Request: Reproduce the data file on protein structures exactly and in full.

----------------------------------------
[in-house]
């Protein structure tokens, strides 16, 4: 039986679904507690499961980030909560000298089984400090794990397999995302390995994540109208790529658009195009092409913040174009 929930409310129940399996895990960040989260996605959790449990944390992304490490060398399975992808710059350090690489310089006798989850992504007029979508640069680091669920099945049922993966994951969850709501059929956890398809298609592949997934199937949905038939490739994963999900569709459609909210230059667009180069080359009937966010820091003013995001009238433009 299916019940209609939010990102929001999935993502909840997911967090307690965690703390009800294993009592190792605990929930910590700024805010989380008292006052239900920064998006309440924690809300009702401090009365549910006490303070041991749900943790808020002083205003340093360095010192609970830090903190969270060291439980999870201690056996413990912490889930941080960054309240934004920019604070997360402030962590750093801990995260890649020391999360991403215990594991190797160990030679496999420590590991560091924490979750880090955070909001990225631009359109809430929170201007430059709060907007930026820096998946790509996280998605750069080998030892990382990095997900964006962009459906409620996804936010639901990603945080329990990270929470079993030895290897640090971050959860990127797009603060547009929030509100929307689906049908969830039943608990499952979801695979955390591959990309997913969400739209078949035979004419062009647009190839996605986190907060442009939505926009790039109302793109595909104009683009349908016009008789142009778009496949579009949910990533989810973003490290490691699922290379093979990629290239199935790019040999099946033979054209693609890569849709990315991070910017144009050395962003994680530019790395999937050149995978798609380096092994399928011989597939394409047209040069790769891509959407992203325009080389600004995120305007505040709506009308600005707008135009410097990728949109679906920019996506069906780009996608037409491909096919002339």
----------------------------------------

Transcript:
[in-house]
């Protein structure tokens, strides 16, 4: 039986679904507690499961980030909560000298089984400090794990397999995302390995994540109208790529658009195009092409913040174009 929930409310129940399996895990960040989260996605959790449990944390992304490490060398399975992808710059350090690489310089006798989850992504007029979508640069680091669920099945049922993966994951969850709501059929956890398809298609592949997934199937949905038939490739994963999900569709459609909210230059667009180069080359009937966010820091003013995001009238433009 299916019940209609939010990102929001999935993502909840997911967090307690965690703390009800294993009592190792605990929930910590700024805010989380008292006052239900920064998006309440924690809300009702401090009365549910006490303070041991749900943790808020002083205003340093360095010192609970830090903190969270060291439980999870201690056996413990912490889930941080960054309240934004920019604070997360402030962590750093801990995260890649020391999360991403215990594991190797160990030679496999420590590991560091924490979750880090955070909001990225631009359109809430929170201007430059709060907007930026820096998946790509996280998605750069080998030892990382990095997900964006962009459906409620996804936010639901990603945080329990990270929470079993030895290897640090971050959860990127797009603060547009929030509100929307689906049908969830039943608990499952979801695979955390591959990309997913969400739209078949035979004419062009647009190839996605986190907060442009939505926009790039109302793109595909104009683009349908016009008789142009778009496949579009949910990533989810973003490290490691699922290379093979990629290239199935790019040999099946033979054209693609890569849709990315991070910017144009050395962003994680530019790395999937050149995978798609380096092994399928011989597939394409047209040069790769891509959407992203325009080389600004995120305007505040709506009308600005707008135009410097990728949109679906920019996506069906780009996608037409491909096919002339």